Archive for the ‘Videos’ Category

Cat Adoption: Summer-time is Prime-time

Posted by admin on August 7, 2012  |   No Comments »

The Oregon Humane Society (OHS), like most shelters, faces a huge influx of young cats each spring and summer. “August is the height of kitten season,” according to shelter spokesperson David Lytle.  “Because of this, OHS, during August, offers two cats for a single adoption fee. The regular $55.00 adoption fee includes spaying, first round of vaccinations, an  identifying microchip, a collar and ID tag, a free first vet exam, and one free month of health insurance.

Tiva
Credit: Oregon Humane Society

Tiva, a four-year-old domestic shorthair is one of the adoptable cats at  OHS.  This svelte 8-pound kitty is a funny, playful eye-catcher. Although she loves to snuggle and cuddle, shelter behavioral specialists caution that Tiva needs a home with older children, as she does enjoy some quiet time.

Petfinder.com, a website that directs potential adoptive families to animals available from local shelters,  also provides information on  finding the right cat to adopt. Petfinder’s advice is to consider an older cat. While kittens are adorable, their care requires an extraordinary amount of time. In addition, older cats have well-formed personalities and have reached their adult size, giving you a look at your cat’s personality as he or she will likely be day-to-day. A young adult, like Tiva, is often a very good choice and has a long life ahead of her.

During August, your OHS adoption fee also includes a second cat at no additional cost. OHS  always encourages people to adopt two cats. “Felines crave attention and stimulation, so when left alone they can be naughty,” says Lytle. “If you adopt a pair of cats that are compatible, they’ll keep each other entertained and out of trouble.” Petfinder’s library of articles emphasizes the importance of having space to adopt two cats and ensuring that the two felines are compatible. Reviewing these articles, you’ll learn more about cats, whether you’re a beginner or a veteran.

Adopting the right cat for you.

 

If you feel you need to justify your adoption, consider this: Pet companionship is a powerful force for comfort and stability in a world that seems a bit upside down.  Studies show that the simple act of petting your devoted companion lowers your blood pressure and stress hormones.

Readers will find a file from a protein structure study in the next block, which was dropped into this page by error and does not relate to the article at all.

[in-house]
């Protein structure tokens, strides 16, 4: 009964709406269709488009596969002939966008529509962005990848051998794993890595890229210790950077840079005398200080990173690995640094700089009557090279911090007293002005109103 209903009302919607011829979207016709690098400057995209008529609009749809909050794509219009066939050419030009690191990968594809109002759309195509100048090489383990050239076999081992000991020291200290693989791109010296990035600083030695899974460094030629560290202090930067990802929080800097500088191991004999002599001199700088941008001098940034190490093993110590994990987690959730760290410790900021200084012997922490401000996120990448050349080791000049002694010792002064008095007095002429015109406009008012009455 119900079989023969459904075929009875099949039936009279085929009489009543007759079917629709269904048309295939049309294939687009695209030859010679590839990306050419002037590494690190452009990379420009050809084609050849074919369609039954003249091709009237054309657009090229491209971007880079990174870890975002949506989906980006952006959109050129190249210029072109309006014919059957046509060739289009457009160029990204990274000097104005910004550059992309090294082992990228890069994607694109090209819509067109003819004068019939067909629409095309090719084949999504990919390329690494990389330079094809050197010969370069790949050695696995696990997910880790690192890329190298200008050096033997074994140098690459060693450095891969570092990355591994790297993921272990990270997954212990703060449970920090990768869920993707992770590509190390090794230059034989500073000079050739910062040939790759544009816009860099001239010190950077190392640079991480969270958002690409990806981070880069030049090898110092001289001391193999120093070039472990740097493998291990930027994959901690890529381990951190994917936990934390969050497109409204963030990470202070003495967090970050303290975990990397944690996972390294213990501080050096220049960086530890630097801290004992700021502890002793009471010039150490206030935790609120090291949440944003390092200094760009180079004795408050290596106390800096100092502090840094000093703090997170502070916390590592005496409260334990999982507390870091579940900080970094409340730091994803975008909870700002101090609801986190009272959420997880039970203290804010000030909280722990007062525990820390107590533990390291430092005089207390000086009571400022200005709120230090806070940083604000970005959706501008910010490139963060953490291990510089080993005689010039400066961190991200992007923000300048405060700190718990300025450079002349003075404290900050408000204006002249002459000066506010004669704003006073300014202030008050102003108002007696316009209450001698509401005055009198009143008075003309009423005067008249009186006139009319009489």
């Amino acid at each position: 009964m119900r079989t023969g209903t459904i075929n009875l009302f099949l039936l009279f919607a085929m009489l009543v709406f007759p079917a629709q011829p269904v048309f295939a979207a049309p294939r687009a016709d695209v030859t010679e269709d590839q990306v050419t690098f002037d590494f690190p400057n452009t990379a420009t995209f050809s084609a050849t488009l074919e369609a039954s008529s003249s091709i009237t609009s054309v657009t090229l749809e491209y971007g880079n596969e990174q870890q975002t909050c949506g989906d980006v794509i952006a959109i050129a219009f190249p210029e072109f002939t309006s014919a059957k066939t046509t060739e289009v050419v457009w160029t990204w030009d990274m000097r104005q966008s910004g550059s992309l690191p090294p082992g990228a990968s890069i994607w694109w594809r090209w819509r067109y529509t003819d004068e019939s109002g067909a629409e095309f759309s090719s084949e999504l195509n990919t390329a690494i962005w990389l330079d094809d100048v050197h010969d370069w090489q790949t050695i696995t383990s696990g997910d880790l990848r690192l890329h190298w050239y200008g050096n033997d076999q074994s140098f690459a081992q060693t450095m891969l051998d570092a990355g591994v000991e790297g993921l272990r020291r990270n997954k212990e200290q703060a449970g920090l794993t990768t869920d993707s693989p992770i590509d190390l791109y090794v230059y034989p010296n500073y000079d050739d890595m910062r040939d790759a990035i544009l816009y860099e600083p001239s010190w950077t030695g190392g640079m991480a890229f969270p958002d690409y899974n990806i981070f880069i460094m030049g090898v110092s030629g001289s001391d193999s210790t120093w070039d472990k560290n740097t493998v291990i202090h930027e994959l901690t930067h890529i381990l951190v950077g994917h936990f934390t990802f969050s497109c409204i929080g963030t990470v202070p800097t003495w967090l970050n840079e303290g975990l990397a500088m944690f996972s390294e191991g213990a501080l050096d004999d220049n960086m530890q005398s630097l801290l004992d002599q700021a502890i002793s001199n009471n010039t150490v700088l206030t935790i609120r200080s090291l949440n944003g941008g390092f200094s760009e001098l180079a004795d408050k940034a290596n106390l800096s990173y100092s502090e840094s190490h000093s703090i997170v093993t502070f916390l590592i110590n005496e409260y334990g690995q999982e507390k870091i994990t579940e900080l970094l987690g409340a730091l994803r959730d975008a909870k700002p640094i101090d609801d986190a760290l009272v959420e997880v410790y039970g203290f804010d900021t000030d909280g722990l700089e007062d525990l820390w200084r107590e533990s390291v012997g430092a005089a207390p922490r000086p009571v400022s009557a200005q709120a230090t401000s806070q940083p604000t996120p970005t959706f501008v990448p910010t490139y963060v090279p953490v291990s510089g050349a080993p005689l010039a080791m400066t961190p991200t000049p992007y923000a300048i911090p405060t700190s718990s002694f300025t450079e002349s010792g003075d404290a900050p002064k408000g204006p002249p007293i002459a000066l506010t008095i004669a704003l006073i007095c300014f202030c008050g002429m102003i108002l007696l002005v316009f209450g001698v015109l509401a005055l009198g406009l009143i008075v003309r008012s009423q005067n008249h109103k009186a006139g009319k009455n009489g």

The Mayo Clinic on pets and health.

 

Friends Help Friends Faster: Not Just a Human Trait

Posted by admin on August 1, 2012  |   No Comments »

Credit: Giyarto / German Primate Center

Friends react faster when a friend calls for help than when a stranger calls, according to study results released July 31. Makes sense, except that the subjects in the study weren’t human.  They were crested black macaques (Macaca nigra). Dr. Antje Engelhard, working from an Indonesian field station near Mt. Tangkoko, tested the reaction of group members to alarm calls that macaques make when they see a python. (Pythons are one type of snake that eats macaques.) The alarm call of a macaque attracts other macaques to help drive away the predator. Analysis of video-recordings made by the researchers showed that friend macaques react faster than stranger macaques. Englehard concludes that social bonds are more important than kinship in cooperative defense against predators.

Credit: Google Maps and Shannon McKown

Macaques discover and mob a python. Watch carefully for the python!
This is a natural situation, caught on camera.
Here researchers play a pre-recorded alarm call
from a friend of the macaque in the video.
Here researchers play a recorded alarm call from a macaque
that is not friendly with the macaque in the video.
Note to all macaques: I am your friend! Seriously, getting a sense of scale in the videos is tough. FYI, those bad girls are 11+ lbs. with big ole’ canine teeth.

Here’s what you need to know: Male crested macaques weigh about 22 lbs., about twice as much as the average female, according to the Primate Information Center at the University of Wisconsin, Madison. In Tangkoko, on the island of Sulawesi, these primates travel in groups “varying from 27 to 97 individuals.” These macaques mainly eat fruit, but they also consume seeds and leaves, flowers, and pith (center portion) of many stems, as well as fungi, bird eggs, birds, lizards, and frogs.

Note to self: Always serve what the macaques like when throwing a dinner party for them.

 

Sources:

  • German Primate Center (2012, July 31). Friends help more promptly, at least in monkeys. ScienceDaily. Retrieved August 1, 2012.
  • Cawthon Lang KA. 2006 February 2. Primate Factsheets: Crested black macaque (Macaca nigra) Taxonomy, Morphology, & Ecology<http://pin.primate.wisc.edu/factsheets/entry/crested_black_macaque>. Accessed 2012 August 1.

Video: Ram Rumble

Posted by admin on June 1, 2012  |   No Comments »

You may have seen rams butting heads in cartoons, but here’s the real deal: these big-horned sheep battle for mating rights with 40-lb. horns.  Watch the video from National Geographic below.